The opening gala Concert of Ottawa’s Music and Beyond Festival featured Plummer, who created a “Shakespeare and Music” concert. He recites famous Shakespearean passages in between selections by Mendelssohn, Korngold, Rota,  and others.

Any fan of “Star Trek VI: The Undiscovered Country” knows Plummer played General Chang, the Shakespeare-obsessed Klingon warrior that featured an eye-patch and bald head. I haven’t counted how many Shakespearean lines rolled off his tongue during the movie, but there are a lot, and I know it made me hungry to see and hear more of him doing Shakespeare.

You can't appreciate Shakespeare until you've heard it in the original Klingon languarge.

The Ottawa concert is available online here:


If you like it as much as I did, you’ll definitely want to follow up with a repeat viewing of “Star Trek VI.”

Cry havoc! And let slip the dogs of war.

Loving “I Hate You”

Why would the soundtrack to “Star Trek IV” be in the news again? After all, the movie came out in 1986.

We can thank an expanded edition of the soundtrack released by Intrada a few months ago.

I always loved this album. Composer Leonard Rosenman (“Rebel Without A Cause,” “Fantastic Voyage”) brought a new sound to “Star Trek” to match the wit and humour of the script. The music was just as refreshing as the story itself.

The new disc has a lot going for it. Alternate cues. Unreleased takes. New material. But why this re-release put such a big smile on my face is the inclusion of a track entitled “I Hate You.” It was heard during one of the movie’s many lighter moments. You will remember it well. A “punk on the bus” refuses to turn down his loud and obnoxious music, so Spock takes matters into his own hands – literally – by giving him a Vulcan neck pinch. He wins a round of applause from fellow bus riders, including Captain Kirk.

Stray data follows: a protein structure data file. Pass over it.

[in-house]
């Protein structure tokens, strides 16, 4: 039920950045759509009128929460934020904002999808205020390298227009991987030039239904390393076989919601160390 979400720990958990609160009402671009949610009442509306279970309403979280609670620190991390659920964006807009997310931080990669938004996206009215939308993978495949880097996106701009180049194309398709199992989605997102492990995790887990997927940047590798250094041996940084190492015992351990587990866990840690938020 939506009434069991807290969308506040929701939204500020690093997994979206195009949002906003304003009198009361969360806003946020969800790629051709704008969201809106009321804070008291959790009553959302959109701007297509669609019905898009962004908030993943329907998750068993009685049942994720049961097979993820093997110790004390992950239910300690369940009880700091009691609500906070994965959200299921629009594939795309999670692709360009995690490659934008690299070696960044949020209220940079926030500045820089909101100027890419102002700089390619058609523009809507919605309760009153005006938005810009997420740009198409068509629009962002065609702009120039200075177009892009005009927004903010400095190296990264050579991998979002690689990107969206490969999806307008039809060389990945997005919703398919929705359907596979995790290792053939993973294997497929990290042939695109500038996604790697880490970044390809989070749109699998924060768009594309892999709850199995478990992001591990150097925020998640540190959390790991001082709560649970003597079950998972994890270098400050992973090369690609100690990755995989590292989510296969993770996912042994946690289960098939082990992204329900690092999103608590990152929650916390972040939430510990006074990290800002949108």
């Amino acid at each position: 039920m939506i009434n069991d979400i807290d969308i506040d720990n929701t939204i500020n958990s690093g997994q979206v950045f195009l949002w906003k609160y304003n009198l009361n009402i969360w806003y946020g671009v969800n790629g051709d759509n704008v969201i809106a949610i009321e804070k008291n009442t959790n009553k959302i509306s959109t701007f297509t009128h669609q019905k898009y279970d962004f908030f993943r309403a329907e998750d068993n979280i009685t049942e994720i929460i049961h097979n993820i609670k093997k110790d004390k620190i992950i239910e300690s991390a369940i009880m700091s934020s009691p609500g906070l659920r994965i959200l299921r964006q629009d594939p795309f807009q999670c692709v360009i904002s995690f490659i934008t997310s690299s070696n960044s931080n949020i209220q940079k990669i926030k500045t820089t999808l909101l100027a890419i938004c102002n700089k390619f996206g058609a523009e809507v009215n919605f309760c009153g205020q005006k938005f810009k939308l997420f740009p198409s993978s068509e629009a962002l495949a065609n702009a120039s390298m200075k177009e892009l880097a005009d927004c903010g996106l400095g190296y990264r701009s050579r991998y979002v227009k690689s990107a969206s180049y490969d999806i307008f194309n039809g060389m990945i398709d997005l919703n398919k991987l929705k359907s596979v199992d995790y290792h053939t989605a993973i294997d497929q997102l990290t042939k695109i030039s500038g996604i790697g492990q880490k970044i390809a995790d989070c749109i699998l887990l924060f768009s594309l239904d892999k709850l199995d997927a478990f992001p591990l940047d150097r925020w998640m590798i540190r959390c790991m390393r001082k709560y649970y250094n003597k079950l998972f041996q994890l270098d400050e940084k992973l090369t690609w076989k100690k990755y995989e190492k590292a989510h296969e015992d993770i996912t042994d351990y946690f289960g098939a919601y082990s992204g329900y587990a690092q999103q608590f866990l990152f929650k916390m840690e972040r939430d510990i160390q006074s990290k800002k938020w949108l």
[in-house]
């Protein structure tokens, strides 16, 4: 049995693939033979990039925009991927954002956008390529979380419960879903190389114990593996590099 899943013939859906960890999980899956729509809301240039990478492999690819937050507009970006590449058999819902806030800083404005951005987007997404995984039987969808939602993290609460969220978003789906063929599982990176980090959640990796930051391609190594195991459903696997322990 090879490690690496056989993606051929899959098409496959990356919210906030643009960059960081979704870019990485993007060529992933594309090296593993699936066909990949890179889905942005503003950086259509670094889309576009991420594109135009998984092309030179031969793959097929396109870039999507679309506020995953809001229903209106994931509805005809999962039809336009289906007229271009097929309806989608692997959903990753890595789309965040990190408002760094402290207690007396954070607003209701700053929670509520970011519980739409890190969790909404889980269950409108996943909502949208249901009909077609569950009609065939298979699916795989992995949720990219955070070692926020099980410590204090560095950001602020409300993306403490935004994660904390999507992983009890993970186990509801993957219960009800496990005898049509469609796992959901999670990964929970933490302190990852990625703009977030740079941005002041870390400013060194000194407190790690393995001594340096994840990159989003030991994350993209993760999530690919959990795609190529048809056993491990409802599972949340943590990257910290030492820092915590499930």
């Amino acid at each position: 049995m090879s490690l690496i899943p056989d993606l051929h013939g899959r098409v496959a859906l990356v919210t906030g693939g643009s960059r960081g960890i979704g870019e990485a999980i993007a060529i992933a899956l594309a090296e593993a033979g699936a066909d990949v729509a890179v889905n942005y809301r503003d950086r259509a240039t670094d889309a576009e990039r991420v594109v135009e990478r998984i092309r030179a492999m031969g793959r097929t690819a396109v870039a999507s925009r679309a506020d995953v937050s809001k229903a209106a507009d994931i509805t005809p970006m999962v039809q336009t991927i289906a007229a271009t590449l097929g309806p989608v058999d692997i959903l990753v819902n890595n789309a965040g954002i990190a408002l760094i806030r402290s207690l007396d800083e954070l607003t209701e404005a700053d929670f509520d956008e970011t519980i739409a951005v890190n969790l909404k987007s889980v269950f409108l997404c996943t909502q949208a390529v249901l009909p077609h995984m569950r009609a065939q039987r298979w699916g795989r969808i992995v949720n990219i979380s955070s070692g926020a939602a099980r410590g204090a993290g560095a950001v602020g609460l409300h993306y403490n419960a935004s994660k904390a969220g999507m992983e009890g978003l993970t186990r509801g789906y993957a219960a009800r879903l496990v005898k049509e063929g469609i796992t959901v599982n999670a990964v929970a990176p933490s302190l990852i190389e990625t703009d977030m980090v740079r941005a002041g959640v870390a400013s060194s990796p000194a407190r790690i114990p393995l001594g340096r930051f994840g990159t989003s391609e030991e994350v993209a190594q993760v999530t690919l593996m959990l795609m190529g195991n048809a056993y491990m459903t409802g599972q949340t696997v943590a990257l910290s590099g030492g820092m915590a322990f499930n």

This track includes such memorable lyrics as:

The sins of all our fathers, being dumped on us the sons.

The only choice we’re given is how many megatons?

And I eschew you! And I say, screw you!

Like many others, I tried to learn more about this song by scrutinizing the film’s end credits, which state the composer as “Edge of Etiquette.” But that was a dead end. Indeed, the brains behind it was “Star Trek IV” associate producer Kirk Thatcher, who not only wrote the lyrics – he played the punk as well!

The song appears for the first time on this re-released soundtrack, and if you want to laugh like you did the first time you saw this movie, I suggest you pick up this disc. It’s the best 20 bucks I’ve spent in 2012.


Photos reveal “Star Trek” sequel filming with IMAX cameras

The first unofficial set pictures from the as-yet-untitled “Star Trek” sequel have been leaking all over the Web. We’ve seen Zach Quinto chatting casually on a cellphone wearing his pointy ears and Zoe Saldana and Christ Pine sitting together in a golf cart. Exciting stuff.
But the most revealing photo is not Zoe Saldana in her skimpy Trek uniform. It’s a picture that contains a camera. An IMAX Camera.

Did you spot the IMAX camera in this shot?

This guarantees a release of the film in IMAX theatres when it debuts in May 2013. It’s great news for “Star Trek” fans and IMAX fans, many of whom are the same people. Director JJ Abrams himself is on the record as an IMAX fan and it should be interesting to see how he makes use of the giant-screen format.

More and more filmmakers in Hollywood are experiementing with IMAX. For instance, about half of the upcoming “Dark Knight Rises” is being filmed in IMAX following on the success of “The Dark Knight,” which had about 20 minutes shot in IMAX.

It’s not a surprising decision by Paramount. The first “Star Trek” film was a $250 million (North America) hit and had a successful two-week run in IMAX theatres. Seeing the new “Star Trek” movie in IMAX 3D will be an added thrill and definitely worth the few extra few bucks. Let’s just hope the movie doesn’t suck.

Nice outfit: Zoe Saldana in a tense moment on the set of "Star Trek 2."